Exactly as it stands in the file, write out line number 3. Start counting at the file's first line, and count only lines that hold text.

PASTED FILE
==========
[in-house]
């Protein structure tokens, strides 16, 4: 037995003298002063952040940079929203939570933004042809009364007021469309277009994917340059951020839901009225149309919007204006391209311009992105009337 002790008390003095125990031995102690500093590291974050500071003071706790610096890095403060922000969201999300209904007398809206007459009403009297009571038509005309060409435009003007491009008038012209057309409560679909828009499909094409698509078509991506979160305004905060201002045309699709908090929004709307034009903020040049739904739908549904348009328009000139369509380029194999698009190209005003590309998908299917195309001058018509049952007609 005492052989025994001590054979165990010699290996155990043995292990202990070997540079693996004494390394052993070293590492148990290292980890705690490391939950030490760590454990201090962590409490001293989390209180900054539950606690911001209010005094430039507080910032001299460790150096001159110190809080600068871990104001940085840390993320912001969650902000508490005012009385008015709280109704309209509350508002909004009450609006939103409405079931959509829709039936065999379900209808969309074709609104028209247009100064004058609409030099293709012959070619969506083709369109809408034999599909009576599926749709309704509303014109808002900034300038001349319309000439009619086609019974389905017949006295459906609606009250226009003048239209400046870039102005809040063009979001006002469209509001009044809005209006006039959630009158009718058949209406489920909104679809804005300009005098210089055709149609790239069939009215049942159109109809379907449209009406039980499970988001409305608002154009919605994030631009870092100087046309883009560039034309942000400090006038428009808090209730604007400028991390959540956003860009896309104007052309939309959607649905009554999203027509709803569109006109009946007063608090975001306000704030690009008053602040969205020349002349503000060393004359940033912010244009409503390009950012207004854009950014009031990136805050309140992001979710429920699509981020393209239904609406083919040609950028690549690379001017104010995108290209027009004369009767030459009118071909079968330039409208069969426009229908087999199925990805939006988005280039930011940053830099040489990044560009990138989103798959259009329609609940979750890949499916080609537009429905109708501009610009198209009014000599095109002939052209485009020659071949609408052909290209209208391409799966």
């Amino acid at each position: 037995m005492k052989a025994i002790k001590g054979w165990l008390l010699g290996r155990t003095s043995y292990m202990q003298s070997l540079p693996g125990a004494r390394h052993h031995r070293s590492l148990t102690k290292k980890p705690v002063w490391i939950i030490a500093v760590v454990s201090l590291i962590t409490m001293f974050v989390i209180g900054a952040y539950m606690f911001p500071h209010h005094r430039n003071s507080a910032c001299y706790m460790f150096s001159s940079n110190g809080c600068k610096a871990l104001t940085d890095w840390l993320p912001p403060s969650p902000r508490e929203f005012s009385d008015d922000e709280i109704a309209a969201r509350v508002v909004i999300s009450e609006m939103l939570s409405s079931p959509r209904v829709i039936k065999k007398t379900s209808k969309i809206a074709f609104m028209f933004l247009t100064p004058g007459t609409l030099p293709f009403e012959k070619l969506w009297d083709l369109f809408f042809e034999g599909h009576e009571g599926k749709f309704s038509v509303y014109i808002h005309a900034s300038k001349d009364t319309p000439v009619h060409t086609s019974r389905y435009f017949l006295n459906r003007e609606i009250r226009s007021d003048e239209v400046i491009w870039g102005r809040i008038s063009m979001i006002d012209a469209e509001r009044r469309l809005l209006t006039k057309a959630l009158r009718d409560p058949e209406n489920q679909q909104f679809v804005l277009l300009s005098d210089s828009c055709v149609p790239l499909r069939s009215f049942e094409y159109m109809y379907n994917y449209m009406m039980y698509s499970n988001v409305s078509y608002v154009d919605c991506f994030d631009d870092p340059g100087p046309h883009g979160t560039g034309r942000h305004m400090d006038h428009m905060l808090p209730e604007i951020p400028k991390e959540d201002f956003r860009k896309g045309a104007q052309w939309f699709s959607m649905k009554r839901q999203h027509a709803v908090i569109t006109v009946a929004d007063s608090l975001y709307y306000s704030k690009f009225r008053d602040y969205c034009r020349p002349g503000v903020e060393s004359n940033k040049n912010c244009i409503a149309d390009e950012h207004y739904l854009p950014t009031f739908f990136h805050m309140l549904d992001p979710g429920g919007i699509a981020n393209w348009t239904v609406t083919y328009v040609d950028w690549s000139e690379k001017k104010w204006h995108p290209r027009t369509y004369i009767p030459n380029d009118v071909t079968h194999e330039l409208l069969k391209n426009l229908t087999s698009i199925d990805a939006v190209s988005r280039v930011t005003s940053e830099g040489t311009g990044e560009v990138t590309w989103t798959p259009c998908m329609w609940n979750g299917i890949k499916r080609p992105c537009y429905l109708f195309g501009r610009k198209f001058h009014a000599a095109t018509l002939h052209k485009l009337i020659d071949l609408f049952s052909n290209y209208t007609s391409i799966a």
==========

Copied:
């Amino acid at each position: 037995m005492k052989a025994i002790k001590g054979w165990l008390l010699g290996r155990t003095s043995y292990m202990q003298s070997l540079p693996g125990a004494r390394h052993h031995r070293s590492l148990t102690k290292k980890p705690v002063w490391i939950i030490a500093v760590v454990s201090l590291i962590t409490m001293f974050v989390i209180g900054a952040y539950m606690f911001p500071h209010h005094r430039n003071s507080a910032c001299y706790m460790f150096s001159s940079n110190g809080c600068k610096a871990l104001t940085d890095w840390l993320p912001p403060s969650p902000r508490e929203f005012s009385d008015d922000e709280i109704a309209a969201r509350v508002v909004i999300s009450e609006m939103l939570s409405s079931p959509r209904v829709i039936k065999k007398t379900s209808k969309i809206a074709f609104m028209f933004l247009t100064p004058g007459t609409l030099p293709f009403e012959k070619l969506w009297d083709l369109f809408f042809e034999g599909h009576e009571g599926k749709f309704s038509v509303y014109i808002h005309a900034s300038k001349d009364t319309p000439v009619h060409t086609s019974r389905y435009f017949l006295n459906r003007e609606i009250r226009s007021d003048e239209v400046i491009w870039g102005r809040i008038s063009m979001i006002d012209a469209e509001r009044r469309l809005l209006t006039k057309a959630l009158r009718d409560p058949e209406n489920q679909q909104f679809v804005l277009l300009s005098d210089s828009c055709v149609p790239l499909r069939s009215f049942e094409y159109m109809y379907n994917y449209m009406m039980y698509s499970n988001v409305s078509y608002v154009d919605c991506f994030d631009d870092p340059g100087p046309h883009g979160t560039g034309r942000h305004m400090d006038h428009m905060l808090p209730e604007i951020p400028k991390e959540d201002f956003r860009k896309g045309a104007q052309w939309f699709s959607m649905k009554r839901q999203h027509a709803v908090i569109t006109v009946a929004d007063s608090l975001y709307y306000s704030k690009f009225r008053d602040y969205c034009r020349p002349g503000v903020e060393s004359n940033k040049n912010c244009i409503a149309d390009e950012h207004y739904l854009p950014t009031f739908f990136h805050m309140l549904d992001p979710g429920g919007i699509a981020n393209w348009t239904v609406t083919y328009v040609d950028w690549s000139e690379k001017k104010w204006h995108p290209r027009t369509y004369i009767p030459n380029d009118v071909t079968h194999e330039l409208l069969k391209n426009l229908t087999s698009i199925d990805a939006v190209s988005r280039v930011t005003s940053e830099g040489t311009g990044e560009v990138t590309w989103t798959p259009c998908m329609w609940n979750g299917i890949k499916r080609p992105c537009y429905l109708f195309g501009r610009k198209f001058h009014a000599a095109t018509l002939h052209k485009l009337i020659d071949l609408f049952s052909n290209y209208t007609s391409i799966a």